Just another simple dashboard

May 7, 2015

Nobody would refute that a dashboard is useful [1]. So why do we see so few of them in real life ?

Of course, there are many ready-to-use projects you can start from to build your dashboard. Even ascii ones ! And you can build your own from scratch. So why don't we see more of screenshots of the way mobile developers keep track of their everyday job ?

Maybe all of us have dashboards but the numbers are so bad, we are ashamed to show them. Maybe those numbers are so good we would look like bragging. Maybe the metrics are so sensitive that if our concurrent could have just a peek at them, we would fall behind in the race to be the next Facebook.


What I believe is dashboard are frigging hard/expensive to set up. Start from scratch and you will have to re-invent the wheel to end with something ugly. Take an already existing project and you lose time learning to think like its creators.

So why is it so hard ?
  • We want something beautiful. As developers, we generaly don't think too much into aesthetics, but as the sole purpose of the dashboard is to be seen (no interactions), we understand that it need to be at least clear and meaningfull, but also pleasant to the eye. And we are no graphic designer.
  • We need to deal with differents data sources. SCM and CI servers, some monitoring of the app in production, a bit of agility, maybe from differents networks, all mixed in a single window !
  • "Just displaying" datas can't be that hard, can it ? So it's likely that the management will give you a third or a fourth of the time really needed.
  • And we may want manual inputs as well ! Endless troubles !
How to make it less painfull ?
What follows is certainly not the best, most elegant, solution of all time. But It Just Works©. We had to deal with every problems listed before. So here's how we did it.

The front-end.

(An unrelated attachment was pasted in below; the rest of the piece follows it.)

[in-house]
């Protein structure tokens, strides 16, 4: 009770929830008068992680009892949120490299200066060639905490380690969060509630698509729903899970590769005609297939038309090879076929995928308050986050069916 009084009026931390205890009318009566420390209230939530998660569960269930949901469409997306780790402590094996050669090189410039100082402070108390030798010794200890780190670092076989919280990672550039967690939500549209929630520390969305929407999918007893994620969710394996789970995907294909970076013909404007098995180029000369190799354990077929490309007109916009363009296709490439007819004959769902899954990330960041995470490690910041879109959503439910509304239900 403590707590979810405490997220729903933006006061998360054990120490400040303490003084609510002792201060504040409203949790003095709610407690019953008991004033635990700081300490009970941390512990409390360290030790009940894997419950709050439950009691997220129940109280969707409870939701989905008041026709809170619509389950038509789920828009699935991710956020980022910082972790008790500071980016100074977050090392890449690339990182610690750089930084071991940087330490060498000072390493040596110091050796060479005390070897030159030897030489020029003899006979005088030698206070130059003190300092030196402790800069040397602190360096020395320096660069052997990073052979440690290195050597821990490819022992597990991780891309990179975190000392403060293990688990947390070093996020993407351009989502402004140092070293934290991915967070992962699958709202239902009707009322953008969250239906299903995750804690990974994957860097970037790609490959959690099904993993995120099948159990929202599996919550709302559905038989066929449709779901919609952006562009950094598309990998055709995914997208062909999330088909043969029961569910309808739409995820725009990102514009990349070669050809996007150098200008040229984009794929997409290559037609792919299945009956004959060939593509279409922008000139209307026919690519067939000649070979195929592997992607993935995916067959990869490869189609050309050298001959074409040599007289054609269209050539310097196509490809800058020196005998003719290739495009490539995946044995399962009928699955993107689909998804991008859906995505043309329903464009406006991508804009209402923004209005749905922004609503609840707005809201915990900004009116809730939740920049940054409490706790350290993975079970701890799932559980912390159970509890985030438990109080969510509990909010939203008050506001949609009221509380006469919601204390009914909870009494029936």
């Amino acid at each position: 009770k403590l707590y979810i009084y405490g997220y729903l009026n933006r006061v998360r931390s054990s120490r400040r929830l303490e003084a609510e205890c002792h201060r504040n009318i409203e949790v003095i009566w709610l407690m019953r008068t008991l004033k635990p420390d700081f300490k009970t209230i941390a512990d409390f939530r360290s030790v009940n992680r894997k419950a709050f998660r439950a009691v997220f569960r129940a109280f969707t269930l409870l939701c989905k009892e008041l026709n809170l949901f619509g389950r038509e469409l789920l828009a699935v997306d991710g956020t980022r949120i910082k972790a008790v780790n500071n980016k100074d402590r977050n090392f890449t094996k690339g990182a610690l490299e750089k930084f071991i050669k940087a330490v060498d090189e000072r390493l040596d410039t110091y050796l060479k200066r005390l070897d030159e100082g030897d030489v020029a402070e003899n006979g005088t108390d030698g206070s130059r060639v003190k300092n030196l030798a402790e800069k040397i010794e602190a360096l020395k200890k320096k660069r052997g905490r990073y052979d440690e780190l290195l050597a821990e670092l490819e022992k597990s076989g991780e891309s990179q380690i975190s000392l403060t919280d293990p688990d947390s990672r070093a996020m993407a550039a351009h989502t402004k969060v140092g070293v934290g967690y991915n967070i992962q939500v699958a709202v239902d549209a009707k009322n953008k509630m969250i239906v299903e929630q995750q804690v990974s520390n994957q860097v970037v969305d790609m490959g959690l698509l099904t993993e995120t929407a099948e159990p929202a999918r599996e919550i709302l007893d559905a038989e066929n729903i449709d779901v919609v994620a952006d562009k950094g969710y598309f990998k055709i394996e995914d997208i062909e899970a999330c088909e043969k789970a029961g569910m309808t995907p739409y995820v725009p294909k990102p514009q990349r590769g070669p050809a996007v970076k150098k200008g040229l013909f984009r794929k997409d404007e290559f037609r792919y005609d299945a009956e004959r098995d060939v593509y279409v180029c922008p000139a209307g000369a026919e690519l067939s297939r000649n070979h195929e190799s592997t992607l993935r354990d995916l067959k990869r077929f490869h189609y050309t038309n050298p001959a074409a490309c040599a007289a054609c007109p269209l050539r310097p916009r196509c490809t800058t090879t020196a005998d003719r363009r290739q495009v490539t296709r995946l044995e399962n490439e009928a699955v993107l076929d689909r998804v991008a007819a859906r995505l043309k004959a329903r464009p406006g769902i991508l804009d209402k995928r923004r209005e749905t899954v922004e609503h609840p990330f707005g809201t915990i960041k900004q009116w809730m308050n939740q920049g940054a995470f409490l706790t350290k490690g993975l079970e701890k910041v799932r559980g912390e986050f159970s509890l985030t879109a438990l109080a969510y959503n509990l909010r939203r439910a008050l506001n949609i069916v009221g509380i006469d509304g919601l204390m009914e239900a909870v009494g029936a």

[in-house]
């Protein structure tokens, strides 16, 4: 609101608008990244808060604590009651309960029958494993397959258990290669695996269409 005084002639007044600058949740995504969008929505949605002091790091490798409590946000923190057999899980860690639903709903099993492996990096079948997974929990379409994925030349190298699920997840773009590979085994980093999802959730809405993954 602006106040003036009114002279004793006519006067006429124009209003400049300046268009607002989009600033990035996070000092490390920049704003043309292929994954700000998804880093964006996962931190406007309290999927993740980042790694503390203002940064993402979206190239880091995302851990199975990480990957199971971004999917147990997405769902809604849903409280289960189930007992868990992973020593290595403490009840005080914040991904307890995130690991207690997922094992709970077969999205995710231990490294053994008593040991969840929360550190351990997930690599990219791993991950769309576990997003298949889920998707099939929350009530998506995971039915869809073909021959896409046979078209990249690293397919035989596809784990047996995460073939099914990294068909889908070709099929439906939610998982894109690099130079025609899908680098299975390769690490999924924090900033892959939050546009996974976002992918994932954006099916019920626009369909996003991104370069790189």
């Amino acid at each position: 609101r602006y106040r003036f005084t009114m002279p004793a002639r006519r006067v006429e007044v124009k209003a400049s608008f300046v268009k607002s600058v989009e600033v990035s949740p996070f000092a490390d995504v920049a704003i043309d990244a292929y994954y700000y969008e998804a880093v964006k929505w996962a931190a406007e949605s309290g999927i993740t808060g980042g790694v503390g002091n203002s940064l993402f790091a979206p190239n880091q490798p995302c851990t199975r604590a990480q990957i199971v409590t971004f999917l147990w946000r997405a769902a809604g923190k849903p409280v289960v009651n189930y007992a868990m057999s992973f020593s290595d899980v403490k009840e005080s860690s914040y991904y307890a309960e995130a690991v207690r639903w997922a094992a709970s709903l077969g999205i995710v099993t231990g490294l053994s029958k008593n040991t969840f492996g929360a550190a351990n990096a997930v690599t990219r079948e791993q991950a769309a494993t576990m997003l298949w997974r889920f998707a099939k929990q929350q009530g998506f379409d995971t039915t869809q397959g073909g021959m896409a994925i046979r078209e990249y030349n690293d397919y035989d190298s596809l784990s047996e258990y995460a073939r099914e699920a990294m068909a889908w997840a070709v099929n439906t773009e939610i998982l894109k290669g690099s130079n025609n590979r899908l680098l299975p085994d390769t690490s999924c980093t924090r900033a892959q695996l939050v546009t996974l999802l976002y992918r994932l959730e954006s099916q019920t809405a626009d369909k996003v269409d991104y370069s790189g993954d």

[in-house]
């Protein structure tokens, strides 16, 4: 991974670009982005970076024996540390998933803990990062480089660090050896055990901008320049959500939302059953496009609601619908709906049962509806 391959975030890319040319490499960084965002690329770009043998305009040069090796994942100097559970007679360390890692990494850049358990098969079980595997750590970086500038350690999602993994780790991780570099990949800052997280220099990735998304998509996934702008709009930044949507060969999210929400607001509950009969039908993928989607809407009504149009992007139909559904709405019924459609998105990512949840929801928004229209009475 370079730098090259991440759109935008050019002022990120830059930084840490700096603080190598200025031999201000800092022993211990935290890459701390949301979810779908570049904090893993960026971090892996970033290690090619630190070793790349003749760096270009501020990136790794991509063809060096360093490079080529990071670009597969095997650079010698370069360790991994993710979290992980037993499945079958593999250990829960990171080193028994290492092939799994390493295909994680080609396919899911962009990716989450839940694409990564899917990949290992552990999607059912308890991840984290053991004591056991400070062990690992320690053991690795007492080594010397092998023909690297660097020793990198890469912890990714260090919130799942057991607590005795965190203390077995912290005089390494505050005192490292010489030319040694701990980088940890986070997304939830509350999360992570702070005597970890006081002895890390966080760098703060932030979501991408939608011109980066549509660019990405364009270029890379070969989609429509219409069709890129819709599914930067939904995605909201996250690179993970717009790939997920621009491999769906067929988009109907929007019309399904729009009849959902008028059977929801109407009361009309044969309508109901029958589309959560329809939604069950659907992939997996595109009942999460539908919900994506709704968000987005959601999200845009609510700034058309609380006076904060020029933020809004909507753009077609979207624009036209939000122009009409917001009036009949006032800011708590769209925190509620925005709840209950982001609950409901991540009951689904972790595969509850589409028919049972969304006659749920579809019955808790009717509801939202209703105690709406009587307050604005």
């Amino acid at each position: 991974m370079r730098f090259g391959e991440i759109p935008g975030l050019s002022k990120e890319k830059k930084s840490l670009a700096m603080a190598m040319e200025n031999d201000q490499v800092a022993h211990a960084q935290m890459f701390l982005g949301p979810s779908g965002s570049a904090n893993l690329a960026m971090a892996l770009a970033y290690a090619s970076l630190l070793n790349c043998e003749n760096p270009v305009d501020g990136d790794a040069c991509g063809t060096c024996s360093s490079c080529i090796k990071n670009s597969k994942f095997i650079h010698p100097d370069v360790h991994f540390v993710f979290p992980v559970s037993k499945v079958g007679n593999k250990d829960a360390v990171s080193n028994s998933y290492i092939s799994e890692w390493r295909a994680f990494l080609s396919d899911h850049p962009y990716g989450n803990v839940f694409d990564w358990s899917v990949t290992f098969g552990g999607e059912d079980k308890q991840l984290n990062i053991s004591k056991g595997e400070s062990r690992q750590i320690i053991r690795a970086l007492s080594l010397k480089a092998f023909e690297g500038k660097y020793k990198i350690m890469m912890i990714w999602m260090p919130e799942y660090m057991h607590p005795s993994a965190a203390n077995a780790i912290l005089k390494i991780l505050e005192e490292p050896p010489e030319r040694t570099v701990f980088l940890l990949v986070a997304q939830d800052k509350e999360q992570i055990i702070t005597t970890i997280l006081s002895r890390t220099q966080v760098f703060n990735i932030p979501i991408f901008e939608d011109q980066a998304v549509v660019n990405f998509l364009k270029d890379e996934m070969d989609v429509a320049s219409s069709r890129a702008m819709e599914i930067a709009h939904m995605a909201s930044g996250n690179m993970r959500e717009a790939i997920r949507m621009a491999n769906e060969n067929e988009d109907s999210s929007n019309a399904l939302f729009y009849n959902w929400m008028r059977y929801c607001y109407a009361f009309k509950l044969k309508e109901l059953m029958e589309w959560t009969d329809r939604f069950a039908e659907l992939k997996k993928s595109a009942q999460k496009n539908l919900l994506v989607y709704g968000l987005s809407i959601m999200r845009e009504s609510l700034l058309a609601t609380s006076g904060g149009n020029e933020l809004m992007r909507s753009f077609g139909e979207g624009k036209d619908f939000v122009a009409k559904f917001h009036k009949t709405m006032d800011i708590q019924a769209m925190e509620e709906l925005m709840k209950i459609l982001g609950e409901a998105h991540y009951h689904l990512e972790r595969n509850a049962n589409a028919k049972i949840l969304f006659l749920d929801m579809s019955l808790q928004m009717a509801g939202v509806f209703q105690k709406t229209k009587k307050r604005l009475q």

Not starting from scratch, not using an existing framework, but something in the middle: a webapp template, without any logic code inside. A simple, but beautiful plain dumb display. AdminLTE from Almsaeed Studio was our pick.

To be able to develop the front-end, we use an intermediate datasource. We can mock up our data and even divide the . Simple and effective to fake data and check the behavior of your dashboard as the data changes. Parse is the perfect choice for this.

The secret to make everything as simple as possible is to not use any application server. Nothing rendered server-side. Just a local webapp. So the deployment of the dashboard on any computer is minimal.

The "middleware"

Plain Old Shell Script. With curl[2]. Launched by a jenkins job or cron. Dead simple, dead effective. And it uploads the metrics in Parse.

The "back-office"

This is merely exposing an HTTP endpoint from you real datasources. But here is another trick: by using an intermediate datasource, you can make an app (what about a mobile app for example) to update any metrics in your dashboard. Once again, using something like Parse is a real time-saver, but any other similar services will do the trick.

The metrics

So, what to display ? As it was once said: «a picture is worth a thousand words» so here it what we use:

Screen Shot 2015-03-26 at 13.01.41

And of course, it is responsive, but that is thanks to Almsaeed Studio.

Screen Shot 2015-03-26 at 13.01.48

[1] : if you display meaningless metrics on your dashboard, it isn't a dashboard, it's just a waste of pixels and time. [2] : easiest way to deal with proxy, and you can prototype your script in ... the shell ! woot \o/